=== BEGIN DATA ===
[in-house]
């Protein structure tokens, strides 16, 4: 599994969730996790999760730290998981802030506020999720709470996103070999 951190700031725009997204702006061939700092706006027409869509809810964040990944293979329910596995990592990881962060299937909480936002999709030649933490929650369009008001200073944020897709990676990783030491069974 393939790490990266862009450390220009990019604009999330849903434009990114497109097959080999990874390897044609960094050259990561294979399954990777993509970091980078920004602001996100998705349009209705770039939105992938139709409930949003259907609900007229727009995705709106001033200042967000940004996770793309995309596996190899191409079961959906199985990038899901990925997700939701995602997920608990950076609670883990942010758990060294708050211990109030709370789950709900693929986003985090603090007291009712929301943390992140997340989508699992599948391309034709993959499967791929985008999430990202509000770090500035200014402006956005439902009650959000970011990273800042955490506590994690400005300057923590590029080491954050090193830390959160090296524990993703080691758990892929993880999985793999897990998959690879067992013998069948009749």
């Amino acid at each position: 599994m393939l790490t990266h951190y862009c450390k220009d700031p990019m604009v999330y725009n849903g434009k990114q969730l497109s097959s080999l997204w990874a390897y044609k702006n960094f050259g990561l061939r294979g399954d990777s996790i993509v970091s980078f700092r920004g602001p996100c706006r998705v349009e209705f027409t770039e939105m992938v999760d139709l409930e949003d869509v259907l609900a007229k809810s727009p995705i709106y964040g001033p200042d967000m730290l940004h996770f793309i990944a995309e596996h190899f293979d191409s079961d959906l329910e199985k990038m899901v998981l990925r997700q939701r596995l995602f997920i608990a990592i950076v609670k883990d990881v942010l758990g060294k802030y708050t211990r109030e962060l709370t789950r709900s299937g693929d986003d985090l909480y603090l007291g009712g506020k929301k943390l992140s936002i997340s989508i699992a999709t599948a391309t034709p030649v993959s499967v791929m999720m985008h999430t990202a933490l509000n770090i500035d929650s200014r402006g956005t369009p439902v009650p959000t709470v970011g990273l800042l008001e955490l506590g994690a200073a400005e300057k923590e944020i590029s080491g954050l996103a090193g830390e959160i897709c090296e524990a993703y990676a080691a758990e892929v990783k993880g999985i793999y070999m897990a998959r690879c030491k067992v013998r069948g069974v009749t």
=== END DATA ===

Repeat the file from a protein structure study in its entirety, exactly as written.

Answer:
[in-house]
């Protein structure tokens, strides 16, 4: 599994969730996790999760730290998981802030506020999720709470996103070999 951190700031725009997204702006061939700092706006027409869509809810964040990944293979329910596995990592990881962060299937909480936002999709030649933490929650369009008001200073944020897709990676990783030491069974 393939790490990266862009450390220009990019604009999330849903434009990114497109097959080999990874390897044609960094050259990561294979399954990777993509970091980078920004602001996100998705349009209705770039939105992938139709409930949003259907609900007229727009995705709106001033200042967000940004996770793309995309596996190899191409079961959906199985990038899901990925997700939701995602997920608990950076609670883990942010758990060294708050211990109030709370789950709900693929986003985090603090007291009712929301943390992140997340989508699992599948391309034709993959499967791929985008999430990202509000770090500035200014402006956005439902009650959000970011990273800042955490506590994690400005300057923590590029080491954050090193830390959160090296524990993703080691758990892929993880999985793999897990998959690879067992013998069948009749």
């Amino acid at each position: 599994m393939l790490t990266h951190y862009c450390k220009d700031p990019m604009v999330y725009n849903g434009k990114q969730l497109s097959s080999l997204w990874a390897y044609k702006n960094f050259g990561l061939r294979g399954d990777s996790i993509v970091s980078f700092r920004g602001p996100c706006r998705v349009e209705f027409t770039e939105m992938v999760d139709l409930e949003d869509v259907l609900a007229k809810s727009p995705i709106y964040g001033p200042d967000m730290l940004h996770f793309i990944a995309e596996h190899f293979d191409s079961d959906l329910e199985k990038m899901v998981l990925r997700q939701r596995l995602f997920i608990a990592i950076v609670k883990d990881v942010l758990g060294k802030y708050t211990r109030e962060l709370t789950r709900s299937g693929d986003d985090l909480y603090l007291g009712g506020k929301k943390l992140s936002i997340s989508i699992a999709t599948a391309t034709p030649v993959s499967v791929m999720m985008h999430t990202a933490l509000n770090i500035d929650s200014r402006g956005t369009p439902v009650p959000t709470v970011g990273l800042l008001e955490l506590g994690a200073a400005e300057k923590e944020i590029s080491g954050l996103a090193g830390e959160i897709c090296e524990a993703y990676a080691a758990e892929v990783k993880g999985i793999y070999m897990a998959r690879c030491k067992v013998r069948g069974v009749t």